Redcaps can only really be used for eggs, which is a good thing as they are excellent layers. They can’t really be used for meat as they’re considered an endangered breed, and they hate confinement so much that they are incredibly difficult to show. Therefore, eggs are what they are best used for and eggs are what they do best.
As mentioned, Redcaps hate to be confined. They need plenty of open space to wander and forage, otherwise they can become very restless. They are more on the shy side, preferring to just keep to themselves rather than running over to humans whenever one comes near.
Redcaps look very similar to their cousins the Hamburgs, but they have larger red combs and ear-lobes. They have only one variety of plumage, appearing with dark reds, browns, and blacks with a black tail and commonly a black crescent shape on the side of the body.
Redcaps need to be kept out in the open as much as possible since they don’t like being confined in any way. They need large runs to give them room to breathe. Because they’re nearing extinction, breeding them is critical to keep them going, so if you plan on keeping them populating, you’ll need to continue to breed them yourself.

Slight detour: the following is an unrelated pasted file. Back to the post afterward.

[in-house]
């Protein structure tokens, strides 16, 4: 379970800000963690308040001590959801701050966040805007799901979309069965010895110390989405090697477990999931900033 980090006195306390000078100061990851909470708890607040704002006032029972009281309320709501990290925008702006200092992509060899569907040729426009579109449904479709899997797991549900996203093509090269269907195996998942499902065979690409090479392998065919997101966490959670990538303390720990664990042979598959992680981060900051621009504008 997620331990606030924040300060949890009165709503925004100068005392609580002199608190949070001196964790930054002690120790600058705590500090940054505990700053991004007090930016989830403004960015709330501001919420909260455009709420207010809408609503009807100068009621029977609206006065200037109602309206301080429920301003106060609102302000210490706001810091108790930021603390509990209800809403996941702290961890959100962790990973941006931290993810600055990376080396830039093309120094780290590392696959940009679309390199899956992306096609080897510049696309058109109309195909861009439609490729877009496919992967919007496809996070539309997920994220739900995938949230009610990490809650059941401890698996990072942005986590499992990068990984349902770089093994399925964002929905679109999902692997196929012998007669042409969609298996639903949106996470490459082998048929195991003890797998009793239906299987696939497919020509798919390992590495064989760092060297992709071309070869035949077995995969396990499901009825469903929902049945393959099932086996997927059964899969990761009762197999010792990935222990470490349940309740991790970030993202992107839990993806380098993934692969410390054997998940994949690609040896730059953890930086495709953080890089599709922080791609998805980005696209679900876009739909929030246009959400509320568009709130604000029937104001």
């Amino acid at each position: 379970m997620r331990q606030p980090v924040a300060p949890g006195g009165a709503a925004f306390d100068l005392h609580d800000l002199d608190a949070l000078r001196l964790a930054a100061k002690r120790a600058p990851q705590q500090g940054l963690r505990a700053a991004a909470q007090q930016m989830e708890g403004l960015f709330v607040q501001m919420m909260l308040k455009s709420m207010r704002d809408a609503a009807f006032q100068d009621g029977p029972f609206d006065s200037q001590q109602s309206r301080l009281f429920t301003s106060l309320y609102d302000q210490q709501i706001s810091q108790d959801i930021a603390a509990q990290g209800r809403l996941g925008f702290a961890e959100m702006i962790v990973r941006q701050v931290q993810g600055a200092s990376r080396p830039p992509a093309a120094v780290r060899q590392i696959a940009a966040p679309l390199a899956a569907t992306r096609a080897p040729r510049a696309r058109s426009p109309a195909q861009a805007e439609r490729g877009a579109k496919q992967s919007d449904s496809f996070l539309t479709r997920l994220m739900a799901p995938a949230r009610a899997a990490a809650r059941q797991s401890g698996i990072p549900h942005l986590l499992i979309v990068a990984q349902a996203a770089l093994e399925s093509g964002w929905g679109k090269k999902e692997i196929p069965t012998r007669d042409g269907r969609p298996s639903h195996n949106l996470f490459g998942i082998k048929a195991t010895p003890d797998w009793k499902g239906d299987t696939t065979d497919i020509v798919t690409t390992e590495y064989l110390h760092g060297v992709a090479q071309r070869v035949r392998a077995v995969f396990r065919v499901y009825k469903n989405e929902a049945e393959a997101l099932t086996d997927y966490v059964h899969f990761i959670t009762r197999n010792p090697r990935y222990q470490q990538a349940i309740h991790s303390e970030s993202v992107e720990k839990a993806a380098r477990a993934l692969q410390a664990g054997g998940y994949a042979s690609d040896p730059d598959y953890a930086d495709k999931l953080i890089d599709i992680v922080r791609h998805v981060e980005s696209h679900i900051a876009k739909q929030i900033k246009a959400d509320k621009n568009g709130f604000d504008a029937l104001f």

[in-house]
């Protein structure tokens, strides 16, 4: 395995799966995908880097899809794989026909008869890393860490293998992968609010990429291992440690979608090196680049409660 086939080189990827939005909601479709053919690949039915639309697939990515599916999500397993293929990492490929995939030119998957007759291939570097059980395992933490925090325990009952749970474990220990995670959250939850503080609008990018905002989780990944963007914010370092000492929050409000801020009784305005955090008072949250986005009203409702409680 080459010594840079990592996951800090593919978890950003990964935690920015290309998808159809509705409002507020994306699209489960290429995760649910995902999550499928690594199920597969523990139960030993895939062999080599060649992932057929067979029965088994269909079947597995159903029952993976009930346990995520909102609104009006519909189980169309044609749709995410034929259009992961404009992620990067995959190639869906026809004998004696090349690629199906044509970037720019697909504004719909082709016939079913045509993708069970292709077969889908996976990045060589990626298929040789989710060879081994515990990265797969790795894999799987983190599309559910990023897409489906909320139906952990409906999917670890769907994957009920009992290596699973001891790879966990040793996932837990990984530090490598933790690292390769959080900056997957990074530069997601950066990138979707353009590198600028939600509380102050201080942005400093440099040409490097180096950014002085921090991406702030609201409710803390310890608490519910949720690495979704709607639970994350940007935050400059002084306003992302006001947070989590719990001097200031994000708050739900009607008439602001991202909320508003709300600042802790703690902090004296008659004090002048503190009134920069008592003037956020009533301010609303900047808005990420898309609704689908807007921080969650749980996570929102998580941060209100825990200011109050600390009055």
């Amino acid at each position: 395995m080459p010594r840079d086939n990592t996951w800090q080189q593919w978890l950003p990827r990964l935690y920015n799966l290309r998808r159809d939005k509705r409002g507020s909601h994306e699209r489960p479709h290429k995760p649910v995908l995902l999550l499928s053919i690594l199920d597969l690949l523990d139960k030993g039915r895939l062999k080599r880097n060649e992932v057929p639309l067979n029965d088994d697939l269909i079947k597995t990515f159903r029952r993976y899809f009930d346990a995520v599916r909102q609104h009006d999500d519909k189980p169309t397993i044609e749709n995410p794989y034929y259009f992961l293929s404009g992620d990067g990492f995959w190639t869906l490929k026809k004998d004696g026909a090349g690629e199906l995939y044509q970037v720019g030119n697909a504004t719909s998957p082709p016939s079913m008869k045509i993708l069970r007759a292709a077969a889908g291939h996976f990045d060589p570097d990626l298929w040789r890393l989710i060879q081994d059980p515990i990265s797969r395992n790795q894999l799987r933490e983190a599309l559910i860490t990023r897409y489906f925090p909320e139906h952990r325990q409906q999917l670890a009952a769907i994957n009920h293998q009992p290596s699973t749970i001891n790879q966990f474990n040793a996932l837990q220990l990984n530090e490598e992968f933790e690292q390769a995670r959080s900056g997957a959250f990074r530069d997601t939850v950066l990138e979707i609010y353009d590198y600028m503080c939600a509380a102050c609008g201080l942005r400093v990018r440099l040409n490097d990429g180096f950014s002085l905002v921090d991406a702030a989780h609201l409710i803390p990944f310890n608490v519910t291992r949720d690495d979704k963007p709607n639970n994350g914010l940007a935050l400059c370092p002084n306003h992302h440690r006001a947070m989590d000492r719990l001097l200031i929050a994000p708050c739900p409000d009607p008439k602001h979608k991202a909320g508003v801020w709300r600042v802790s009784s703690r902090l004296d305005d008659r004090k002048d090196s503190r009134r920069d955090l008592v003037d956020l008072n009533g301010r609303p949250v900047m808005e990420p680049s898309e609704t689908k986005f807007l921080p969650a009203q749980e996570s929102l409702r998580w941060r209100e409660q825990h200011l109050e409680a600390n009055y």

Redcaps, also known as Derbyshire Redcaps, come from the early 19th century. Bred in England, the specific breeds used to create the Redcap are mostly unknown, though the Golden Spangled Hamburgs, Dorkings, Old English Pheasant Fowl, and Black-Breasted Red Games were involved. They became fairly common on British farms all the way up until the middle of the 20th century, but are now mostly just a niche breed currently relegated to the status of “rare” among breeders. They were admitted into the APA in 1888 but as of now they are considered endangered and are placed on the American Livestock Breeds Conservancy watchlist.